Ben Wilder, son of the late rock star Dan Wilder, has always lived in the limelight, but he instantly falls for the pretty dancer, Kat. In no time, he becomes friends with Jackson and starts to date Kat. They are both thrown out of their comfort zone when Kat experiences the life of a famous person and Ben gets a taste of what it's like to be an average teenager. Drama ensues when the media coverage gets to be too much for the both of them.

Overall Rating: 2/5

Generations has a cute premise. We have all dreamed of somehow having the opportunity to meet our celebrity crush and then somehow magically getting them to fall in love with us and date us. For Kat, this dream becomes a reality and she sees just how difficult dating a celebrity can be. However, while I like the idea, the execution falls flat.

There are many problems that turn this book from prevent this novel from being a decent teen romance, the biggest of which is the completely unnatural reactions and dialogue of the characters. For example, take when Ben meets Kat for the first time:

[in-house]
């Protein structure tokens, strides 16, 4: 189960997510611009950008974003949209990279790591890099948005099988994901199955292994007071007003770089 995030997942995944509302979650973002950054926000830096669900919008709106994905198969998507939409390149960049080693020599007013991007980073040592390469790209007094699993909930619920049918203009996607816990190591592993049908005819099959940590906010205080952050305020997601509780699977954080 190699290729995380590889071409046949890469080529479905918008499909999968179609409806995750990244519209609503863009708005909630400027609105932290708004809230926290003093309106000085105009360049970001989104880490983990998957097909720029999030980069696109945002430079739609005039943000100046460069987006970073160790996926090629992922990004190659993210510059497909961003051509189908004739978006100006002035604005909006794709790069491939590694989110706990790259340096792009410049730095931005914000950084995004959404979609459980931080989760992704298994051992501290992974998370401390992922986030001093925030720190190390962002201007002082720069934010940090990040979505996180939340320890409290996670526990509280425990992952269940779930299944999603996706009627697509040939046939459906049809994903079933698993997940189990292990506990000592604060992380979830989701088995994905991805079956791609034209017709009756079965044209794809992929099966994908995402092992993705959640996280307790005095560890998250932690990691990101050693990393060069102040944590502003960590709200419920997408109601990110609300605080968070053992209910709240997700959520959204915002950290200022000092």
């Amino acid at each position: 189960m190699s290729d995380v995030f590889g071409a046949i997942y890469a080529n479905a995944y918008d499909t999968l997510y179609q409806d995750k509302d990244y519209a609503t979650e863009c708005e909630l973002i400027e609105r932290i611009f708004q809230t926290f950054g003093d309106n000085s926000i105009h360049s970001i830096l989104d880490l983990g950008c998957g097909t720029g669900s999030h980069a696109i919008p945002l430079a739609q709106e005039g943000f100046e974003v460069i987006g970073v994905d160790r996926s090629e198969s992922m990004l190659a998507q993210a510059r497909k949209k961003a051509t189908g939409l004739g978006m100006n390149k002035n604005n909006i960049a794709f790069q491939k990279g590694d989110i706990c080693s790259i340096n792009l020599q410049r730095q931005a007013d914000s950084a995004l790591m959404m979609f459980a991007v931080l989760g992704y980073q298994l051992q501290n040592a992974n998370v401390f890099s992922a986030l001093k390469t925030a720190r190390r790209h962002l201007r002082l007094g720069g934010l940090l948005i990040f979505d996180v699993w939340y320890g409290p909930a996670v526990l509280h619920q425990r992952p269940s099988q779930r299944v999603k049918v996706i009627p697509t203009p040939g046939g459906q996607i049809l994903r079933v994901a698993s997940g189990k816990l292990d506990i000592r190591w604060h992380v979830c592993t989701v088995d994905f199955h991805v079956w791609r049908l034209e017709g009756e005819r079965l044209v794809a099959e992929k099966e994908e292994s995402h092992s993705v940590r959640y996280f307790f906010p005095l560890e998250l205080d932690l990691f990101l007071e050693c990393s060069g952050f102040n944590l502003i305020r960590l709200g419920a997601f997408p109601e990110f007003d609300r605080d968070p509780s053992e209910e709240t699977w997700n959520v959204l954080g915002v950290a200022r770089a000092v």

"Hi, I'm Cat."

As in meow? Was this some sort of pick-up line? Was he the mouse?

I don't know anyone who would actually think this. Kat is a common enough name that I don't see why Ben would be confused by it.

The second biggest problem is how fast conflicts resolve. There is a huge relationship conflict between Ben and Kat introduced about three-quarters of the way through the book that magically disappears. Not only did this leave me unsatisfied, since I expected more of a climax, but it also made me doubt how true Ben and Kat's relationship is (which is especially bad since it's the main focus of the novel). All we really see about their "love" for each other is how they pine away when the other isn't near. Not my idea of a decent relationship. They act more like twelve-year-olds than teenagers on the brink of adulthood.

Other things that bothered me were the pacing, lack of setting detail, and general plot development. However, it wasn't all bad. There were some parts that were truly funny and enjoyable, but overall, I just couldn't get past all problems to enjoy the good parts.

Other Reviews:
Minding Spot

Wednesday, April 18, 2012

Book Review: Shades of Grey by Jasper Fforde

Buy from The Book Depository